The Trans Queen India 2017, a beauty pageant for the transgender community is being held in Gurugram on August 27, 2017.
As many as 1,500 participants battled it out to make it to the top 16. At the final event, 16 contestants from Delhi, Maharashtra, Uttar Pradesh, Manipur, Karnataka and other states will compete to win the Miss Trans queen India title.
The winner will also get to represent the community in Thailand in the Miss International Queen and the first runner-up will compete in the Miss Transsexual Australia.
This is not your typical pageant with global fashion and beauty brands supporting the event. This pageant is being organised using the personal funds of organiser Reena Rai.
It is the result of an unlikely friendship between her and Vippy, a close friend, a transgender and a participant in the pageant.
Vippy Mua was employed in a beauty parlour back when she was still a man. Reena was a client at the parlour and she always felt that Vippy was a female trapped in a male’s body.
But the untimely death of Reena’s best friend left her in a state of depression. She stopped visiting the parlour and went into a shell. This was also the time that Vippy was undergoing a sex transformation. When Reena met Vippy a few months later, the transformation was complete.
“I met Vippy at a time when I was very depressed, having just lost my best friend, I was searching for a purpose in life. Meeting Vippy post her transformation was like a life boat that I held on to tightly.” Reena told The Better India.
Reena started inviting Vippy to her home and spending a lot of time with her. “The more time we spent, the more I learnt about the community. It became very clear to me that I wanted to make a tangible difference to the transgender community.”
One of the most heartening moments of their friendship was when Reena’s 11-year-old daughter started addressing Vippy as ‘Masi’ (aunt).
For Vippy the fact that someone outside the community was accepting her was a huge deal. But things really changed after Reena attended a meeting.
“It was during this time that I attended the Hijra Habba, an annual event for the transgender community. Sitting there amongst the LGBT community it struck me that we, as straight people, do nothing for them. It was perhaps here that the idea to do something impactful for them germinated,” says Reena.
Inception of Trans Queen India
Reena believes that acceptance and inclusion of the LGBT community can only happen if we start treating them with the respect and dignity they deserve.
Speaking about the pageant, she says, “I wanted to give these girls a platform that will take them places. Having been with them for some time now, I shudder when I hear the stories they tell me.”
The vulnerability of the community sometimes pushes members into jobs that they are not comfortable with.
“At 13 or 14 years of age, these children are trying to grapple with their sexuality and most often unable to understand it. Instead of helping them, we start shunning them and making fun of them. That is when the problem begins.” Reena adds.
Reena is extremely proud of the 16 contestants in this pageant and tells me about each of their achievements.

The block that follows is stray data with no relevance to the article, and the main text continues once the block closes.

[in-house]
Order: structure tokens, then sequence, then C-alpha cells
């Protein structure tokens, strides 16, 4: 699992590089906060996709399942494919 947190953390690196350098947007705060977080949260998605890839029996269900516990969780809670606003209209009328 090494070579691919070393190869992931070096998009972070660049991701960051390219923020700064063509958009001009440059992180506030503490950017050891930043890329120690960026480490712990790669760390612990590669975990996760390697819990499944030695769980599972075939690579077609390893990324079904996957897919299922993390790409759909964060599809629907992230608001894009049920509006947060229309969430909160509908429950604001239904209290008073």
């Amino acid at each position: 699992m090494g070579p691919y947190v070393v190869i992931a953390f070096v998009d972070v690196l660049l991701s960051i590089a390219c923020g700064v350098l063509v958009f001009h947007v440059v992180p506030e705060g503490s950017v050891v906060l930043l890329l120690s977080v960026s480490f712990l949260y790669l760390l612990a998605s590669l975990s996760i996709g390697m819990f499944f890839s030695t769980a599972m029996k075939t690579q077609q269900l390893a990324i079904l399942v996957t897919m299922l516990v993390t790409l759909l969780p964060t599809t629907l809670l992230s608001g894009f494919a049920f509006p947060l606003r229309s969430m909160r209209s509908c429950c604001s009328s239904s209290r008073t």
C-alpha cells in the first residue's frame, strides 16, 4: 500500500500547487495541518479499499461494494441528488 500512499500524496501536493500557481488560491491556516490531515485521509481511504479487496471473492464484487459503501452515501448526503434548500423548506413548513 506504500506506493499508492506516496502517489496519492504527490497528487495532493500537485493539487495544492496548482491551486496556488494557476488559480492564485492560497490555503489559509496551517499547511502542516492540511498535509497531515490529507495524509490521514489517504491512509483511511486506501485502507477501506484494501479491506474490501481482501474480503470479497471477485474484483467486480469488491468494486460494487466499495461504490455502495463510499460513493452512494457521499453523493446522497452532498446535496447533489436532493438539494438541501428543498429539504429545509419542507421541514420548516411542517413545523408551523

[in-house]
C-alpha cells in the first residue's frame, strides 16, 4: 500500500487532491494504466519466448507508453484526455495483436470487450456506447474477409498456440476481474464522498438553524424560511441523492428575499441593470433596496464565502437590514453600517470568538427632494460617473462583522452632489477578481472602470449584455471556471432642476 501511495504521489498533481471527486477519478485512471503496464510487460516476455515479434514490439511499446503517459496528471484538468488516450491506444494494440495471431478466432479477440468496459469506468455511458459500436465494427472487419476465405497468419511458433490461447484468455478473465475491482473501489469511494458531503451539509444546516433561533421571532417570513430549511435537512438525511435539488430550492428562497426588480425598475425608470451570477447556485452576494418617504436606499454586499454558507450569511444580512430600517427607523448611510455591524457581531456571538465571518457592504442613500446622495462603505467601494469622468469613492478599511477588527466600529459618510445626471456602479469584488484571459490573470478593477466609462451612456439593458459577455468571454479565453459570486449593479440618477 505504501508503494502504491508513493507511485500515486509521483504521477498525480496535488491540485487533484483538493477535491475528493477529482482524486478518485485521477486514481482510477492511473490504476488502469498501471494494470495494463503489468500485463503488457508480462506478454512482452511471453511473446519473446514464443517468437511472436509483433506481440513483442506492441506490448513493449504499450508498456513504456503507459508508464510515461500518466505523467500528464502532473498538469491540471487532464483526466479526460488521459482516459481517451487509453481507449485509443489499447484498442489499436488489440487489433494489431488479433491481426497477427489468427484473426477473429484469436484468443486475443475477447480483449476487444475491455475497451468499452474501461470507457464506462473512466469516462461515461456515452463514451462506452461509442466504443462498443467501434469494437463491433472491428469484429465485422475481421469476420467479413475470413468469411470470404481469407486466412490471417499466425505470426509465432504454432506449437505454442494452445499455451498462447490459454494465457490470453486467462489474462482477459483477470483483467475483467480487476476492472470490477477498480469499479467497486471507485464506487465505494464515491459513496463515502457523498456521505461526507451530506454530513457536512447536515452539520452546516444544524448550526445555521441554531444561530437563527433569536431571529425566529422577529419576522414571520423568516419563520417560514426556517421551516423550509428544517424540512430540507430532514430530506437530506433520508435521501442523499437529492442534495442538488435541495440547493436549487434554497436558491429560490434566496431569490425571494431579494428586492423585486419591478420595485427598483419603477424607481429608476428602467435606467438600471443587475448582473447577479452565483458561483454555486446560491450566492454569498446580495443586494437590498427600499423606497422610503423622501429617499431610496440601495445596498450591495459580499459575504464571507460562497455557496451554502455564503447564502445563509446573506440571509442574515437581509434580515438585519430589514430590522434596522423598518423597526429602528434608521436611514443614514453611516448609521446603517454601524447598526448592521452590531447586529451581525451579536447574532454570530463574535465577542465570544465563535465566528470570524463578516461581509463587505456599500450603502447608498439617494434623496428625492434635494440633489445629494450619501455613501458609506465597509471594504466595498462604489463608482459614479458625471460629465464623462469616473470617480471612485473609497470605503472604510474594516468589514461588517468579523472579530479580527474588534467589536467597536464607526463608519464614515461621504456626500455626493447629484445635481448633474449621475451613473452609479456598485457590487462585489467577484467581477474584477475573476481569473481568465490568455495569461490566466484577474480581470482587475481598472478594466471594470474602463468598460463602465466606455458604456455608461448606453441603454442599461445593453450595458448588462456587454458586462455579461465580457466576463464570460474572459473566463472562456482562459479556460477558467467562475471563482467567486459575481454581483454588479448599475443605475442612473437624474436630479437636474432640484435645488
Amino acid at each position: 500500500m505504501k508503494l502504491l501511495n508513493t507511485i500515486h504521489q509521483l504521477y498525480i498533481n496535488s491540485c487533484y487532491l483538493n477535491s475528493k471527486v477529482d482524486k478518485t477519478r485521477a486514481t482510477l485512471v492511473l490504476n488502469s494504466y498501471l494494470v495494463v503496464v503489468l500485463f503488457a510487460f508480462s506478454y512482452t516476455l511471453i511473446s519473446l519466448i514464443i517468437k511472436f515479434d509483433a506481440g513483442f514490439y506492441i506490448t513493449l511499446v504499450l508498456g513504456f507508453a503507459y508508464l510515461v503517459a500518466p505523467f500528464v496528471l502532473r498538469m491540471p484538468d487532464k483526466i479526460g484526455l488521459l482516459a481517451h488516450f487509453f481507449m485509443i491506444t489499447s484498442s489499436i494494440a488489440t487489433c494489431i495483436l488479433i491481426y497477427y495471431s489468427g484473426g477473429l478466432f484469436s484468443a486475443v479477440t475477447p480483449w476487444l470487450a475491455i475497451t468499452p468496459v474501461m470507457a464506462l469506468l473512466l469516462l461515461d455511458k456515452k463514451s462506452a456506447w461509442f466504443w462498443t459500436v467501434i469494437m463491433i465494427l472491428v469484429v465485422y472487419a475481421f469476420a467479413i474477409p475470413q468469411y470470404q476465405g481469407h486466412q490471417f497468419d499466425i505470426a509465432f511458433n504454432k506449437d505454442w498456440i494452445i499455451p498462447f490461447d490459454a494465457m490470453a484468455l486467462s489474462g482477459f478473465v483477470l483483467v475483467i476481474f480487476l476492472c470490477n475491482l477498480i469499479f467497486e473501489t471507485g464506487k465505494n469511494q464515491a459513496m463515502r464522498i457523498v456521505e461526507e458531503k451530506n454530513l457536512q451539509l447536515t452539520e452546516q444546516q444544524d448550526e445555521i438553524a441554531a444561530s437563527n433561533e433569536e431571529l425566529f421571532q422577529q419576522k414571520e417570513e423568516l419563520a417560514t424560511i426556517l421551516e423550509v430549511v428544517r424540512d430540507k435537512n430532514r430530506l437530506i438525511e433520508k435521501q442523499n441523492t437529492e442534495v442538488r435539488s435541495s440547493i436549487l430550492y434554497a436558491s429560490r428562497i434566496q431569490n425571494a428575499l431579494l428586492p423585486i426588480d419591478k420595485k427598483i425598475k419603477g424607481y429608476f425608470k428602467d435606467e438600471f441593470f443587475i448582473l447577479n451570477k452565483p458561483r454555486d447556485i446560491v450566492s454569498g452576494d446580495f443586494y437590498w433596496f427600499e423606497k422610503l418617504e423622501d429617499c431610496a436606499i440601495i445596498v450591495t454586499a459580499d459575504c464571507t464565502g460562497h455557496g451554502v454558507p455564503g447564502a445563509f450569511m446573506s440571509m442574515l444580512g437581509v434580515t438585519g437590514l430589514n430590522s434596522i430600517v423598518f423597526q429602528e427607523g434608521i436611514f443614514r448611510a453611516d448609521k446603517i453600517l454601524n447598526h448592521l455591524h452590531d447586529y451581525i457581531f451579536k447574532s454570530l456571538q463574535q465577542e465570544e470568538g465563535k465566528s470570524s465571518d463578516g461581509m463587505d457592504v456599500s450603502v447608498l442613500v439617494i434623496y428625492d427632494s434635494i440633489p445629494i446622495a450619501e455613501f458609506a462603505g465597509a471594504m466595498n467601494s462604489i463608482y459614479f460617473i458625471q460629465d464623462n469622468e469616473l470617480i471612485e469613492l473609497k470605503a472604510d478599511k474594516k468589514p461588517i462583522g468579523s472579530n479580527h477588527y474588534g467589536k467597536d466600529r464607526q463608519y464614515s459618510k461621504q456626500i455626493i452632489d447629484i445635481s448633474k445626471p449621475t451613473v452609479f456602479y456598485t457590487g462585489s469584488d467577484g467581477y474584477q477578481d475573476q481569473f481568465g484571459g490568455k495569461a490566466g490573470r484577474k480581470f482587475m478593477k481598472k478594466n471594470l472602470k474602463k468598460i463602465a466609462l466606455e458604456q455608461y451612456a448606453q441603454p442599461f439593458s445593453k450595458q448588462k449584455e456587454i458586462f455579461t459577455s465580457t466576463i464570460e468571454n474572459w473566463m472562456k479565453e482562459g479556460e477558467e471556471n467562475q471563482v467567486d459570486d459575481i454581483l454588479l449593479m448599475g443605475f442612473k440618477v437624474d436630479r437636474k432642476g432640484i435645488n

While one of the girls is a qualified lawyer, another girl is pursuing a law course. These are the stories that Reena wants to bring to the fore. She is confident that when people see what the transgender community is capable of, mindsets will change.
Not an easy journey
When Reena mooted the idea of organising this pageant she got a lot of flak from all quarters.
“The only support I had was from my husband, daughter and mother. I remember asking my mother what she thought of my idea and her words helped me see this through.”
Her mother told her that if anyone were capable of doing this, it would have to be her. Talking about the flip side, she says, “I had many people who discouraged me, told me I was being foolish by associating myself with the community, and even told me I would fail miserably.”
These comments pushed Reena further into making a difference.
Work for the pageant began in November 2016, and Reena tells me how tough it has been financially.
“We have unfortunately not been able to find any takers. While many people applaud us, no one is willing to come forward and lend their name and financially support us. I was also told that associating with us would tarnish the image of the company,” she says.
After several months of trying to get sponsors on board, Reena gave up on the idea. This pageant is now being conducted from the savings that Reena has.
There were many moments of self-doubt, she says, “I didn’t want my passion to come in the way of my daughter’s education. For the first time, we got a call from the school since we were unable to pay her fees on time. These were the moments when I wavered.”
Somehow Reena kept going, and with the support of her husband, has come this far.
She urges us to come forward and support the transgender community. She tells me with conviction that with a little support from us they will be able to come forward and do wonders.
She also hopes that seeing her, many more will take this up and work towards real inclusivity.
Miss Trans Queen 2017 is raising funds on Milaap. You can help them by contributing here.
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